Prediction of longer-term outcome of treatment-resistant depression in tertiary care
Abebaw Fekadu, Lena J. Rane, Sarah C. Wooderson, Kalypso Markopoulou, Lucia Poon, Anthony J. Cleare
  • Declaration of interest

    A.J.C. has within the past 9 years: received honoraria for consulting and/or speaking from Eli Lilly, UCB Pharma, Merck, Organon, Pfizer and Cyberonics; received unrestricted research grant support from GlaxoSmithKline; and has written medico-legal reports on patients with depression for court proceedings instructed by both claimants and defendants.



Systematic studies on the outcome of treatment-resistant depression are scarce.


To describe the longer-term outcome and predictors of outcome in treatment-resistant depression.


Out of 150 patients approached, 118 participants with confirmed treatment-resistant depression (unipolar, n = 77; bipolar, n = 27; secondary, n = 14) treated in a specialist in-patient centre were followed-up for between 8 and 84 months (mean = 39, s.d. = 22).


The majority of participants attained full remission (60.2%), most of whom (48.3% of total sample) showed sustained recovery (full remission for at least 6 months). A substantial minority had persistent subsyndromal depression (19.5%) or persistent depressive episode (20.3%). Diagnosis of bipolar treatment-resistant depression and poorer social support were associated with early relapse, whereas strong social support, higher educational status and milder level of treatment resistance measured with the Maudsley Staging Method were associated with achieving quicker remission. Exploratory analysis of treatment found positive associations between treatment with a monoamine oxidase inhibitor (MAOI) in unipolar treatment-resistant depression and attaining remission at discharge and at final follow-up, and duloxetine use predicted attainment of remission at final follow-up.


Although many patients with treatment-resistant depression experience persistent symptomatology even after intensive, specialist treatment, most can achieve remission. The choice of treatment and presence of good social support may affect remission rates, whereas those with low social support and a bipolar diathesis should be considered at higher risk of early relapse. We suggest that future work to improve the long-term outcome in this disabling form of depression might focus on social interventions to improve support, and the role of neglected pharmacological interventions such as MAOIs.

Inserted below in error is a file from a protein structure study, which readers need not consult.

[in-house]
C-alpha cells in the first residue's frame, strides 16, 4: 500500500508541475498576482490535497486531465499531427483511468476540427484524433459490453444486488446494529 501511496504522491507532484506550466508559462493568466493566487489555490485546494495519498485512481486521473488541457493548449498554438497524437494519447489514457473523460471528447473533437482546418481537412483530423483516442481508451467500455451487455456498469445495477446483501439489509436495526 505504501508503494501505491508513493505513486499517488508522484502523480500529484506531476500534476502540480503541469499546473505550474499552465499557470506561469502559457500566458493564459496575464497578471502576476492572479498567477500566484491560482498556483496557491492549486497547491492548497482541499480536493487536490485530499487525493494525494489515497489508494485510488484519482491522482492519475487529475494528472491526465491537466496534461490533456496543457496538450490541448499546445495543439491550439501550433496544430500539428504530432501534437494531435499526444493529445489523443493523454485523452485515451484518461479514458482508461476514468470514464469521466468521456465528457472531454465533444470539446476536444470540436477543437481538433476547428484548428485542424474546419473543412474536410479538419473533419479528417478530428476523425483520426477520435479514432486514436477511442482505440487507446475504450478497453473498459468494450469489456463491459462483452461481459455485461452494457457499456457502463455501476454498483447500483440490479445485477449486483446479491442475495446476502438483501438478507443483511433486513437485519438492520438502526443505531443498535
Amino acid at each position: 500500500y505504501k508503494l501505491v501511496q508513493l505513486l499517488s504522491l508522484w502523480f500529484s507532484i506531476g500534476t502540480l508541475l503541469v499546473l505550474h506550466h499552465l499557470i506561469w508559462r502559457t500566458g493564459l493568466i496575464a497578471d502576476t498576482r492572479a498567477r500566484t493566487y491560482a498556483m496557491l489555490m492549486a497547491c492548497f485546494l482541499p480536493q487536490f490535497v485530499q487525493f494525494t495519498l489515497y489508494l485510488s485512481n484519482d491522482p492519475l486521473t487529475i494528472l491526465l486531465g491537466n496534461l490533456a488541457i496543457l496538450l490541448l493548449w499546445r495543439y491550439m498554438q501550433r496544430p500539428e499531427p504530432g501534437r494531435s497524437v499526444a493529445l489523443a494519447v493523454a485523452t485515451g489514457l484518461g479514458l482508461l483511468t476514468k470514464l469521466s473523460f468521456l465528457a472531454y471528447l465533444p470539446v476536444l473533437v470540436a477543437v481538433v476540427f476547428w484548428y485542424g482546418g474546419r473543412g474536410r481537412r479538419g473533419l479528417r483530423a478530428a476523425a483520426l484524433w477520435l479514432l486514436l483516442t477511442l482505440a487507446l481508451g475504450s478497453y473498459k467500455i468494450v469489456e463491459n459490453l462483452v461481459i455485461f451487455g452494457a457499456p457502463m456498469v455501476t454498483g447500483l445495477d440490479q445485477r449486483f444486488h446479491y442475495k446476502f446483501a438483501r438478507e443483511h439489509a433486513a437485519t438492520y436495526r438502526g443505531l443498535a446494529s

Although treatment-resistant depression is a heterogeneous condition, it is typically defined as a depressive disorder that fails to show satisfactory response (optimally remission) to at least one adequately given antidepressant medication.1,2 It is rightly regarded as a significant clinical and public health challenge3 owing to its common occurrence,4,5 association with serious complications such as self-harm and suicide, and higher level of comorbidity and service utilisation.610

Treatment-resistant depression has attracted an increasing level of research interest in the past two decades. However, virtually no two studies have defined treatment-resistant depression or its outcomes consistently.11 Furthermore, other than in the context of acute treatment trials, there are no systematic reports on the predictors of medium- and longer-term outcomes.11 Understanding factors associated with outcome is important in order to better understand the aetiology of the disorder, and to identify potential targets for therapeutic intervention. In this report we describe the findings from a study of the longer-term outcome of treatment-resistant depression, together with the clinical and psychosocial factors that may be associated with outcome, in a well-characterised sample of patients with treatment-resistant depression. Specifically, we aimed to determine the factors associated with remission and recovery, and with illness persistence. The sample was drawn from a tertiary in-patient service in the UK. Because such patients may have a number of pathways to treatment-resistant depressive symptoms, and to maintain a naturalistic and generalisable sample, we included patients with a bipolar diathesis as well as patients in whom depression occurred in the context of another psychiatric disorder. This is particularly relevant given the recent findings that bipolar symptomatology is especially common in those with treatment-resistant depression.12



The study was a prospective follow-up of patients discharged from a tertiary unit. Follow-up data were collected using both longitudinal and cross-sectional assessments. The report presented here relies on longitudinal assessments using the Longitudinal Interval Follow-up Evaluation (LIFE) chart and Psychiatric Status Rating (PSR).13


The cohort consisted of patients discharged from a tertiary unit for treatment-resistant mood disorders in the UK. Treatment-resistant depression was defined using the Maudsley Staging Method (MSM),2 a multidimensional tool that incorporates treatment failure (antidepressants, augmentations and electroconvulsive therapy (ECT)), duration and severity of depression to grade level of treatment resistance (Table 1).2,14 The mean severity of the level of resistance measured using the MSM was 10.1 (s.d. = 2.2), suggesting that most participants had moderately severe or severe treatment-resistant depression. The MSM was developed based on theoretical considerations, and the staging method has shown good predictive validity for both short-term and longer-term outcomes.2,15 As the MSM incorporates failure of antidepressants and of augmentation strategies and mood stabilisers, we have used it for staging bipolar treatment-resistant depression as well, particularly as there is as yet no widely accepted differential definition of treatment-resistant bipolar depression. We also note accumulating evidence that a bipolar diathesis may be more common in treatment-resistant depression, and that treatment non-response is more common in bipolar depression.12 In order to maximise diagnostic accuracy, all patients undertook a detailed diagnostic assessment process over at least 4 weeks as described previously.16 Follow-up assessment took place a minimum of 1 year after discharge from hospital except in individuals who for practical reasons were followed up 8–11 months post-discharge.